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Saturday, June 14, 2008

It's her fault

- the natural habitat and standard uniform of an interior designer -

Interior designers often get a bad rap as social dilettantes interested only in the fripperies of making the world look pretty. A recent NY Times article features one such decorator who perpetuates the stereotype. Having grown up "in San Francisco in a 1920s Italianate villa with nine bedrooms, a ballroom and a flower-arranging room," Maureen Footer goes about her work with the "peppy precision of a five-star general in a uniform of a pleated skirt and Manolos." She is given an imaginary summer house to decorate and focuses "on a French theme for her theoretical vacation rental (in deference to the time she spent in graduate school at the Louvre in Paris)."

During the course of a day spent sourcing items, Footer offers up such decorating wisdom as “It shouts summer on the Riviera with Cole Porter” and "Doesn’t summer living revolve around cocktails?” Well, if you're an alcoholic, Ms. Footer, it does. She then passively-aggressively contradicts herself, selecting large Libertini glasses at CB2 on lower Broadway while tossing off "Just right for a one-martini-per-guest party." Who wouldn't want to spend time with a hostess who monitors your imbibing like some Martha Stewart-ish hall monitor? At another shop, Footer would have us believe she's eco-minded (so chic now!), as she selects Eiffel Tower-adorned dish towels while stating “And you save on paper towels.” And what does Footer suggest the imaginary assemblage of summer guests does after hitting the one-drink house maximum? "[G]ather the group for a lively game of pétanque." FUN!!!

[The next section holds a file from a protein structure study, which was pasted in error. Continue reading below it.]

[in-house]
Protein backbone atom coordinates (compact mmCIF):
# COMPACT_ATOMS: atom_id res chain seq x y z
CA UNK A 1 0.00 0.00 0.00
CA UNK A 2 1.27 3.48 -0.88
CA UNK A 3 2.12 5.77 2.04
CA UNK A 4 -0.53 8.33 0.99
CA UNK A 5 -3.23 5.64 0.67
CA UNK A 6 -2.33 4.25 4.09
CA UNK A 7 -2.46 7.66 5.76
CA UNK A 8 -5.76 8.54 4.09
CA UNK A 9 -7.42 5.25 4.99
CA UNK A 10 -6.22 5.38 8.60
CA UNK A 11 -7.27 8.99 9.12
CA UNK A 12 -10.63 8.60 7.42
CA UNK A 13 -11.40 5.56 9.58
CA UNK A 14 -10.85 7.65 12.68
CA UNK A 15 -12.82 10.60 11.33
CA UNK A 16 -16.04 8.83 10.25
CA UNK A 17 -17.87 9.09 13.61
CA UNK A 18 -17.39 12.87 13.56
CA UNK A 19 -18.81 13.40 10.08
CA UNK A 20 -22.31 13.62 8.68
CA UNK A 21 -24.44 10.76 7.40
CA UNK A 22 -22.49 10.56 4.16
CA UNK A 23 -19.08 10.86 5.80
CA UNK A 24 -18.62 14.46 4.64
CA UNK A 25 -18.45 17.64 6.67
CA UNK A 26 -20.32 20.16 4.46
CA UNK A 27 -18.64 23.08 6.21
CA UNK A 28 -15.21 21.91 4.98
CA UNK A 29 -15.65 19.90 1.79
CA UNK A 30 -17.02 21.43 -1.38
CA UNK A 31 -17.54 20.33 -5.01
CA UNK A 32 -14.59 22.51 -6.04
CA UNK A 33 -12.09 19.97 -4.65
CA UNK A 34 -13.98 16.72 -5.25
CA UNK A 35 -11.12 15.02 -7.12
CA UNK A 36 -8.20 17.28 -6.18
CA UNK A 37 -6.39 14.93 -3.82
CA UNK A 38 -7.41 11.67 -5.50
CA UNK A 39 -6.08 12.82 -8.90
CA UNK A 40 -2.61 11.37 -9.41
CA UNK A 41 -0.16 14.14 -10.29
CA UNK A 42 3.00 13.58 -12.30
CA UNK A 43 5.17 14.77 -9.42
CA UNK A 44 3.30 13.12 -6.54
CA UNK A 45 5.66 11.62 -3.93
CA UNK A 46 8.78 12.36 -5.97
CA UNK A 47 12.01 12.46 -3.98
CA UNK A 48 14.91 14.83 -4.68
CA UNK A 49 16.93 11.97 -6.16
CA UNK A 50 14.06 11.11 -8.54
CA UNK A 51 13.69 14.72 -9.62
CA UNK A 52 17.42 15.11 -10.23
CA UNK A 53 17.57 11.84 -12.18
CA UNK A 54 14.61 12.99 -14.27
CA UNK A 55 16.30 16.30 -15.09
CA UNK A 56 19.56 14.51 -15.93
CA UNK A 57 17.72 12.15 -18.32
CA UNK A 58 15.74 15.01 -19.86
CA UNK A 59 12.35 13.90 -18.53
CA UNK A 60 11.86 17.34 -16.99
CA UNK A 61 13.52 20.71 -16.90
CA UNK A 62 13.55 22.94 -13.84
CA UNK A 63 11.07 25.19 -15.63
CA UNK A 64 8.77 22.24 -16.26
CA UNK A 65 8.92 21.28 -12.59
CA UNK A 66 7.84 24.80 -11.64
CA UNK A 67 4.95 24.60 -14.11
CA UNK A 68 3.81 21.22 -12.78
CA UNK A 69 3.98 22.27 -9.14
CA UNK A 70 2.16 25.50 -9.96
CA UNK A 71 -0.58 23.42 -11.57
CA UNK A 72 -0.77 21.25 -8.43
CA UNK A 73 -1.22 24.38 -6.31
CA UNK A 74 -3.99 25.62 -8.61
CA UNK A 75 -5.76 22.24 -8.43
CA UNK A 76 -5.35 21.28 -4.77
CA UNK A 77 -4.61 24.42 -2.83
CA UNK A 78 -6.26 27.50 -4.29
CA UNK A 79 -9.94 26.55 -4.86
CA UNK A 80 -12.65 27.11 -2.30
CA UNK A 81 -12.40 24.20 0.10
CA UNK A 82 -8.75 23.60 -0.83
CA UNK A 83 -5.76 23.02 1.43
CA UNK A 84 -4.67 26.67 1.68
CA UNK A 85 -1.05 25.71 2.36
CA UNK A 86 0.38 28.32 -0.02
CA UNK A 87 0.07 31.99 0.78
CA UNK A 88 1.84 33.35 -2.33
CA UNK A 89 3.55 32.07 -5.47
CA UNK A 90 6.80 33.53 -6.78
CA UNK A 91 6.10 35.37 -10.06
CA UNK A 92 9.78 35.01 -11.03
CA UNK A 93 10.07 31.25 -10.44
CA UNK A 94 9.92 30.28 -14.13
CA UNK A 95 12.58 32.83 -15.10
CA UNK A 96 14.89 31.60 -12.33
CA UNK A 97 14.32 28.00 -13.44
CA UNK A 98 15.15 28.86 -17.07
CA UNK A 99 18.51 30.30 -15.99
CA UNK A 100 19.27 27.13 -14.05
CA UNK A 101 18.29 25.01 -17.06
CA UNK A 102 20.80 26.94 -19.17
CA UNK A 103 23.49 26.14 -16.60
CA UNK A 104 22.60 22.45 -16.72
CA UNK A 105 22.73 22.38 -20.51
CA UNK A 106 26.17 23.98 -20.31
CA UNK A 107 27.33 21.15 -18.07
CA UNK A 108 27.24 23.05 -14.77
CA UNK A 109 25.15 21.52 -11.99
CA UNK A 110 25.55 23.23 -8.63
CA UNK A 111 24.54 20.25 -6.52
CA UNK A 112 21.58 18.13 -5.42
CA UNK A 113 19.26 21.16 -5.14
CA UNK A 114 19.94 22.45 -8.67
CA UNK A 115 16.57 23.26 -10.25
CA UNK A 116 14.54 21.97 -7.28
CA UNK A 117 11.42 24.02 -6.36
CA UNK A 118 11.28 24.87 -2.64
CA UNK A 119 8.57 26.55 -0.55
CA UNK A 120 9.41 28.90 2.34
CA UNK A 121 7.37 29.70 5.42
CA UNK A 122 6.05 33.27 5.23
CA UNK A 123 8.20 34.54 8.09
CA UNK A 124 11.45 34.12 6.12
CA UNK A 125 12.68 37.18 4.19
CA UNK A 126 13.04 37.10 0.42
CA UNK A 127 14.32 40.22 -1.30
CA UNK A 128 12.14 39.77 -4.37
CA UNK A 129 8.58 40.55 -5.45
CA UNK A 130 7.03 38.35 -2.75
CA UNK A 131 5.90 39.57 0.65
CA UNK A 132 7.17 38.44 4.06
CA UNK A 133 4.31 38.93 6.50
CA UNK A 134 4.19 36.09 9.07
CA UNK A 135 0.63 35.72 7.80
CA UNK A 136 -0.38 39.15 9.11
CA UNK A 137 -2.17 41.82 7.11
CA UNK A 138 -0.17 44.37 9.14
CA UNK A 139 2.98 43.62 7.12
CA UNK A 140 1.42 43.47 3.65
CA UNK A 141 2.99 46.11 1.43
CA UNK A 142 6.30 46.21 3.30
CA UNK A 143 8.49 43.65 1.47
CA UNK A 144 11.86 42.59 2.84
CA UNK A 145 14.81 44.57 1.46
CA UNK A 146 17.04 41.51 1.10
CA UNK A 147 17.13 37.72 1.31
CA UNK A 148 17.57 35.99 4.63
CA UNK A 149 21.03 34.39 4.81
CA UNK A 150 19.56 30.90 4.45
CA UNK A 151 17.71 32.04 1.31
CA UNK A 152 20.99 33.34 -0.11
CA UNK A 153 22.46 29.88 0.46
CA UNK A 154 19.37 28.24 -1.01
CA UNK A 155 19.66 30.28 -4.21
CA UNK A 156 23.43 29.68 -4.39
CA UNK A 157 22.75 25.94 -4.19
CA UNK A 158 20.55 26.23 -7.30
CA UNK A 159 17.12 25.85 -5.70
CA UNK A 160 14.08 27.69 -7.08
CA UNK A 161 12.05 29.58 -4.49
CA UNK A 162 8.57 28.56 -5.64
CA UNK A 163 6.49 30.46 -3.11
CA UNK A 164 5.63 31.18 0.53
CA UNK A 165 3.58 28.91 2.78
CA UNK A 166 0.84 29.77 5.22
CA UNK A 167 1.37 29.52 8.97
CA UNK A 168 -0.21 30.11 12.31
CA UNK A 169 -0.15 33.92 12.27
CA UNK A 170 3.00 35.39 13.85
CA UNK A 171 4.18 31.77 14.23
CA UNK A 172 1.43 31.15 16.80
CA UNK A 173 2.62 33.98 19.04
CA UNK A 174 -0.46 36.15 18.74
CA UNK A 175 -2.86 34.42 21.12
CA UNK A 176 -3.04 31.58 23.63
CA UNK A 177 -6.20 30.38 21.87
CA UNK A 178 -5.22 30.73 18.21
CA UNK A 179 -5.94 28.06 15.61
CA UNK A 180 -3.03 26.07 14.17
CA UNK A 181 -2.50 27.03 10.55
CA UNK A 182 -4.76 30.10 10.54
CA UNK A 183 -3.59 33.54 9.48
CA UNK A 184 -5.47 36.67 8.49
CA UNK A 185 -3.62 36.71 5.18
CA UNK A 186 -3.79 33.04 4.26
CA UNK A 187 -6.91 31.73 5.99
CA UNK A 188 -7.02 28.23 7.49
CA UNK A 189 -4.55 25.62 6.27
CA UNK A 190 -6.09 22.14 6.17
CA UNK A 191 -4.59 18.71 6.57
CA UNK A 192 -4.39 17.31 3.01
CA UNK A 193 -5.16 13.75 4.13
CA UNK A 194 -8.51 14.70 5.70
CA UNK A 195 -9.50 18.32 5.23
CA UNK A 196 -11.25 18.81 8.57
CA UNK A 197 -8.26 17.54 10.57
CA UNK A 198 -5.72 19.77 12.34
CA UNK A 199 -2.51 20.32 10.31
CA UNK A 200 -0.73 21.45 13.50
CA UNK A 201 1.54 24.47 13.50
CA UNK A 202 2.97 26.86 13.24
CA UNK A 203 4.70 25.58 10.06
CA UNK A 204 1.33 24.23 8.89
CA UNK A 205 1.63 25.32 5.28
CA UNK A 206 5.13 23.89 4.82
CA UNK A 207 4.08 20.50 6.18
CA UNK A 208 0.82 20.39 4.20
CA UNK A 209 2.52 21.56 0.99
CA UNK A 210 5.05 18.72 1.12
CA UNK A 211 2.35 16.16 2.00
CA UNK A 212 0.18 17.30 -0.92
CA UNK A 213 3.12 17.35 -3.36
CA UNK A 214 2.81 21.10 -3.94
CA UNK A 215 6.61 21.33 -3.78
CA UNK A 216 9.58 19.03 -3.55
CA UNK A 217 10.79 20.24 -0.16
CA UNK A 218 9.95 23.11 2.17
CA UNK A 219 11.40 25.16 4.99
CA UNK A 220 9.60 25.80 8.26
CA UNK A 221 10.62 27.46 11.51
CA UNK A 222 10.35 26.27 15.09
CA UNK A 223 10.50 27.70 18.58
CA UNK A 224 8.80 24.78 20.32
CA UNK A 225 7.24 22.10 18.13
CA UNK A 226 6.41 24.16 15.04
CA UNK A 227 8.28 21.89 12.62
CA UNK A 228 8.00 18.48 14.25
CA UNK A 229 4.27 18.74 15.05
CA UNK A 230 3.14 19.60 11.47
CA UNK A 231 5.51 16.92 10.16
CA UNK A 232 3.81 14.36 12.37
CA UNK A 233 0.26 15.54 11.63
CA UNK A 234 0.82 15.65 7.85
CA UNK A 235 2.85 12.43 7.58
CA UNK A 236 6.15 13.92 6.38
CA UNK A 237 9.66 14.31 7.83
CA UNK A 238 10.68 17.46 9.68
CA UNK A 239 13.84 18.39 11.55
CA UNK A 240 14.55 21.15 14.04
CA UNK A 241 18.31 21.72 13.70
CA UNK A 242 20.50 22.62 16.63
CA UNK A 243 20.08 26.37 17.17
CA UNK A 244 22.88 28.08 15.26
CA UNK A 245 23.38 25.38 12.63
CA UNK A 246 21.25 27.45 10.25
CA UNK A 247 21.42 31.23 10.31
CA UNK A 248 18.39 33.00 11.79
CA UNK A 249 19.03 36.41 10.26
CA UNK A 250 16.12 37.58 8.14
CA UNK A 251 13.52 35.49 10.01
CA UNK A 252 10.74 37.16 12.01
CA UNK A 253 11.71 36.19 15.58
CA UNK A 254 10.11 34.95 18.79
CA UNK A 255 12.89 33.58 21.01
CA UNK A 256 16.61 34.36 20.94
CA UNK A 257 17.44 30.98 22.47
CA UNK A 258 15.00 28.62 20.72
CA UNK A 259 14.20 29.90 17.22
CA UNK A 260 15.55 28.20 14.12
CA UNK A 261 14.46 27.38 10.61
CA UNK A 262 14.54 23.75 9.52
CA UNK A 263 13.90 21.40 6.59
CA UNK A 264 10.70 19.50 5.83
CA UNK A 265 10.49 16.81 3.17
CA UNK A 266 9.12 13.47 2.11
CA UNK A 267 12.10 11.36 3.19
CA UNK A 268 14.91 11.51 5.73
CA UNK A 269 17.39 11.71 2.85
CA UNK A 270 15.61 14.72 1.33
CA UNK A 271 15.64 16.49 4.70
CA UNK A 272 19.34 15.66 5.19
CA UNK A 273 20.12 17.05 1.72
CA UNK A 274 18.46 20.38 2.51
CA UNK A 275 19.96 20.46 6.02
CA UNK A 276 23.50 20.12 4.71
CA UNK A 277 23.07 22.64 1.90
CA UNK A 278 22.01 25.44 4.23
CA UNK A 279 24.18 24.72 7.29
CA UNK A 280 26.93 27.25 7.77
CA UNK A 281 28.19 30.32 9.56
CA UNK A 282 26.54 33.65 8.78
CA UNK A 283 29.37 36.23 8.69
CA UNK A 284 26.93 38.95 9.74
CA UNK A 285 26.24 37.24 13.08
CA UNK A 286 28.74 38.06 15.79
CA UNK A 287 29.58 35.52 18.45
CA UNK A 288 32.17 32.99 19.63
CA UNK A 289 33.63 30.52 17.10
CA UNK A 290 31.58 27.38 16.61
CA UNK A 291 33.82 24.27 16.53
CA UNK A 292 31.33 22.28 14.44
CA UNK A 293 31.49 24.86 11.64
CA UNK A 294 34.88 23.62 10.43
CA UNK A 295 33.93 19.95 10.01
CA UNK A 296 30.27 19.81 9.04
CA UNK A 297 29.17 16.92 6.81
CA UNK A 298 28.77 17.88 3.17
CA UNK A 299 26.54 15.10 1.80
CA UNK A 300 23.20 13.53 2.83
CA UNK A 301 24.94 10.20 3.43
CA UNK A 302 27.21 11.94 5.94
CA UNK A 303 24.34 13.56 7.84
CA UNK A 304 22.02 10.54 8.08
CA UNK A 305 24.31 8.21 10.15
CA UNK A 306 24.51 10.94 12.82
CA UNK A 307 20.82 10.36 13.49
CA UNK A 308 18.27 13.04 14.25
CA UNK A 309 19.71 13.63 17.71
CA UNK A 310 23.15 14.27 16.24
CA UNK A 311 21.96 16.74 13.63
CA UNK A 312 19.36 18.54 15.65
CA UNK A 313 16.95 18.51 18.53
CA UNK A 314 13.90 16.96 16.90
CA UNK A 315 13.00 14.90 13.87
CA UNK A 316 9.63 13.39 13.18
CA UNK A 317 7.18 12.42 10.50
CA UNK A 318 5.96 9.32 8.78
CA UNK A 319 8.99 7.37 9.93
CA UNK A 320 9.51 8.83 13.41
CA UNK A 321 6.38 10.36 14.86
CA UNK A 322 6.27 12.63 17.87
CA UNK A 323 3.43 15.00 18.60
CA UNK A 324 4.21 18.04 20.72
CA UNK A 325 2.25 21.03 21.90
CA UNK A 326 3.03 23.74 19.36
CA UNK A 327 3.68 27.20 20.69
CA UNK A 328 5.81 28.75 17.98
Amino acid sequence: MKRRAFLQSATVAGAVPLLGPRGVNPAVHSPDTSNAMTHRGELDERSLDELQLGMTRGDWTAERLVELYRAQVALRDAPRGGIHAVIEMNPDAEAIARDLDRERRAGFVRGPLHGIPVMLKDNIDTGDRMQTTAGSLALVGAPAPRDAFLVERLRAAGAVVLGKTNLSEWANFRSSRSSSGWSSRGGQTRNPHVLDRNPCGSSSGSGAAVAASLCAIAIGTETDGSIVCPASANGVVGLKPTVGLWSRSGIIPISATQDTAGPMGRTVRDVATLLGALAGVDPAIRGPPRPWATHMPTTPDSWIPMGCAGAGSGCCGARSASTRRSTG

Footer's website is replete with photos of expensive-looking yet oddly empty rooms and a condescending bio. It's no wonder we're the Rodney Dangerfield of the decorative arts.


The Nerdy Fashionista said...

I feel you, but at least she has seriously educated herself in decorative arts history and went to the trouble to get NCIDQ certified. I am cautiously optimistic that she may not be that vapid in real life; there's definitely a kind of canned, cliched magazine-speak that people often default to when they are the focus of a press piece like that.

But then again, if you ARE going to be the focus of a press piece, only you can make the decision to start talking about petanque.